March 13, 2021


Ten years ago, a tsunami devastated the Fukushima Daiichi nuclear power plant. The tsunami crashed into the plant, causing three of the reactors to melt. As the reactors perished, the plant was burned to the ground.

Heroes put their lives on the line to save plant workers a decade ago. Despite this, the Fukushima power plant’s destruction was one of the worst nuclear disasters of all-time.

People are now able to return to the plant because of the tremendous cleanup effort by countless workers. Radiation has dropped, so people can now wear regular clothes and surgical masks instead of hazard suits. However, there are still many dangerous areas of the plant that are drawing concerns from the public and area leadership.

Deep Inside the Fukushima Power Plant

The Fukushima nuclear power plant is massive in stature. The cleanup effort has been occurring for ten years, and it’s not done yet in a lot of areas of the plant. There is no timeline when the plant will be finished or the state of the land where the power plant sits.

Three of the reactors melted when the tsunami hit the plant. There were also hydrogen explosions which emitted a lot of radiation. There are still 900 tons of melted nuclear fuel inside the three reactors that were melted down.

The best-case scenario for when these reactors will be finished is 30 to 40 years. There are nuclear experts on the outside claiming that this timeline is overly optimistic. It could be 50 years before the area is thoroughly cleaned from the 9.0 magnitude earthquake and the 56-foot-high tsunami.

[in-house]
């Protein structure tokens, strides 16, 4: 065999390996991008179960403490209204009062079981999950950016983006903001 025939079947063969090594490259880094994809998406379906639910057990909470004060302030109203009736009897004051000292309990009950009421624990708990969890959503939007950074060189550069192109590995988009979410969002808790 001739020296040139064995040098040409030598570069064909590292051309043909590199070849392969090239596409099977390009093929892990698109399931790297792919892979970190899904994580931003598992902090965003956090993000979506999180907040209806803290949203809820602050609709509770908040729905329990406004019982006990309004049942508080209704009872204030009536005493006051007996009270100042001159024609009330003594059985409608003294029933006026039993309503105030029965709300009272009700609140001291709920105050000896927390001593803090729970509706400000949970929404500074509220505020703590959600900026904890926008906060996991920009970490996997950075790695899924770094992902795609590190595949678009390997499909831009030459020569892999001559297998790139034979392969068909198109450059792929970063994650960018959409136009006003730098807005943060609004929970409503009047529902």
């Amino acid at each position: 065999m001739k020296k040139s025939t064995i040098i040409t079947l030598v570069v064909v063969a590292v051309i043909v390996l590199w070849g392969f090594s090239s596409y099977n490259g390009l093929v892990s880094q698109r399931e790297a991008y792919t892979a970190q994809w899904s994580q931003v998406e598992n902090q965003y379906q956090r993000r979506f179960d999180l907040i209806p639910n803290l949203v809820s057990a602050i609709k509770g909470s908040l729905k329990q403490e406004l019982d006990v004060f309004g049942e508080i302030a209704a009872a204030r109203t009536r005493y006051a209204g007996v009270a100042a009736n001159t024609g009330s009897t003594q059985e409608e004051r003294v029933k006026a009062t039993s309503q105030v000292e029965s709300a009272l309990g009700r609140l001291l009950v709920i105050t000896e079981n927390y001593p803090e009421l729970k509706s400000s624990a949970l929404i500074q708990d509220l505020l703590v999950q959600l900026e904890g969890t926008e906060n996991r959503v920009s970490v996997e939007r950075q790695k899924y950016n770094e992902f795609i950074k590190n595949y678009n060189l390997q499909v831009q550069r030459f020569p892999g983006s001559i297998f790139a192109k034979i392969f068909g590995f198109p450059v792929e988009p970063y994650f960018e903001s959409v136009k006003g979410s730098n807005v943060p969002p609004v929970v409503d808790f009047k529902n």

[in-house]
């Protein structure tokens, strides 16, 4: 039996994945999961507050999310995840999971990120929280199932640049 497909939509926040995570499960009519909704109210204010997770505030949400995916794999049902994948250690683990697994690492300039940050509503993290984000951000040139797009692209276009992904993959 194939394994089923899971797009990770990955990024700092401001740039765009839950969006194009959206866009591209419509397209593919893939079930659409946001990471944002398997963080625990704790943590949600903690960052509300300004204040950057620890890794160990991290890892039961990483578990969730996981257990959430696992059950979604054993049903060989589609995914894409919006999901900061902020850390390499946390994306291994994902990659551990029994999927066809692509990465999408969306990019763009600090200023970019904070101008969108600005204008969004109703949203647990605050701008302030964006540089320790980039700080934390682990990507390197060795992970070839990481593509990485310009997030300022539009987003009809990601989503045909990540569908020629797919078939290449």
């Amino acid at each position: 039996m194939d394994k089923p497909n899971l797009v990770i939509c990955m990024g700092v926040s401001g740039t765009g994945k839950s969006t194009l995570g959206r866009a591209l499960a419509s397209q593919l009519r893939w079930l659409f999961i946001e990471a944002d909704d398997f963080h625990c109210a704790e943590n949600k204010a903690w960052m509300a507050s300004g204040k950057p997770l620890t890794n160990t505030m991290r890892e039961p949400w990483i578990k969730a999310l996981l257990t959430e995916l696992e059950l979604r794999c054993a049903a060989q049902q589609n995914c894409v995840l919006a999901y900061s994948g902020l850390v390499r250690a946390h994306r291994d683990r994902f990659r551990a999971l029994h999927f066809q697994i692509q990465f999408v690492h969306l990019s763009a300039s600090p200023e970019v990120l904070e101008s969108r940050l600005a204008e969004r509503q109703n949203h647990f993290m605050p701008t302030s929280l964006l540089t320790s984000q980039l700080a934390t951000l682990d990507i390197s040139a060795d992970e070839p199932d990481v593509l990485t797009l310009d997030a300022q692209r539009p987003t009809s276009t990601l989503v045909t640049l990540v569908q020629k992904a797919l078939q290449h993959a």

Reactor Cleanup

Currently, cleanup crews cannot get into the area of the melted reactors because of dangerous radiation levels. Additionally, there are a lot of rubble pieces that need to be removed to access the reactors. Reactors will not be able to be accessed for five more years.

There are fears of another tsunami in the future. This is highly likely, considering that the cleanup will take nearly five decades. If another tsunami struck the plant, it could cause the reactors to overheat again and meltdown even more than they are today.

Drone cameras have accessed all this information. Although, the cameras cannot access everything in the location of the melted reactors. Plant chief Akira Ono told the press that the lack of accessibility is causing a lot of unknowns. The workers will stay on the side of caution before starting the reactor clear-out in the future.

Contaminated Water

There is fear from the public that seeping water is contaminated the land around the plant. Since the tsunami, radioactive water has been running from the plant. This has destroyed more parts of the plant.

The scarier part of the running water is that it’s mixing with groundwater. The water is being cleaned as it leaves the plant, thanks to security measures. Safety workers also blocked the main leak that led to the ocean.

Nevertheless, there is still contaminated water going into the ocean, mixing with fish that are eaten by the public. This could cause damage to the population in the future, especially if another tsunami strikes.

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